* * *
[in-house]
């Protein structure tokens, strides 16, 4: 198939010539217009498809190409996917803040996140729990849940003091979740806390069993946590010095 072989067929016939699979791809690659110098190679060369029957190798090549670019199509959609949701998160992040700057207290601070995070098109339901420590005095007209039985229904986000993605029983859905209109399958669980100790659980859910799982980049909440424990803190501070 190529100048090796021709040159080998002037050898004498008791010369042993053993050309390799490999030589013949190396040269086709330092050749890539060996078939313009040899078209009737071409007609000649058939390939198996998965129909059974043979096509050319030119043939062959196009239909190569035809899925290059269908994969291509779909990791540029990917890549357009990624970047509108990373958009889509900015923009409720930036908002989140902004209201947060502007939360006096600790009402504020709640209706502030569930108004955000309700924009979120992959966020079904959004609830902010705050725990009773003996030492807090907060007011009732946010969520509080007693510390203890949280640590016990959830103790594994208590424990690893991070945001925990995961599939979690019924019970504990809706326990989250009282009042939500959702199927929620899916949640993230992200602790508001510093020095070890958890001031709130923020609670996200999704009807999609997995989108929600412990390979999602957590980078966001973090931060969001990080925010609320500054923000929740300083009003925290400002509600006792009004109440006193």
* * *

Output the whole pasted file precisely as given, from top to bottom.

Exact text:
[in-house]
């Protein structure tokens, strides 16, 4: 198939010539217009498809190409996917803040996140729990849940003091979740806390069993946590010095 072989067929016939699979791809690659110098190679060369029957190798090549670019199509959609949701998160992040700057207290601070995070098109339901420590005095007209039985229904986000993605029983859905209109399958669980100790659980859910799982980049909440424990803190501070 190529100048090796021709040159080998002037050898004498008791010369042993053993050309390799490999030589013949190396040269086709330092050749890539060996078939313009040899078209009737071409007609000649058939390939198996998965129909059974043979096509050319030119043939062959196009239909190569035809899925290059269908994969291509779909990791540029990917890549357009990624970047509108990373958009889509900015923009409720930036908002989140902004209201947060502007939360006096600790009402504020709640209706502030569930108004955000309700924009979120992959966020079904959004609830902010705050725990009773003996030492807090907060007011009732946010969520509080007693510390203890949280640590016990959830103790594994208590424990690893991070945001925990995961599939979690019924019970504990809706326990989250009282009042939500959702199927929620899916949640993230992200602790508001510093020095070890958890001031709130923020609670996200999704009807999609997995989108929600412990390979999602957590980078966001973090931060969001990080925010609320500054923000929740300083009003925290400002509600006792009004109440006193």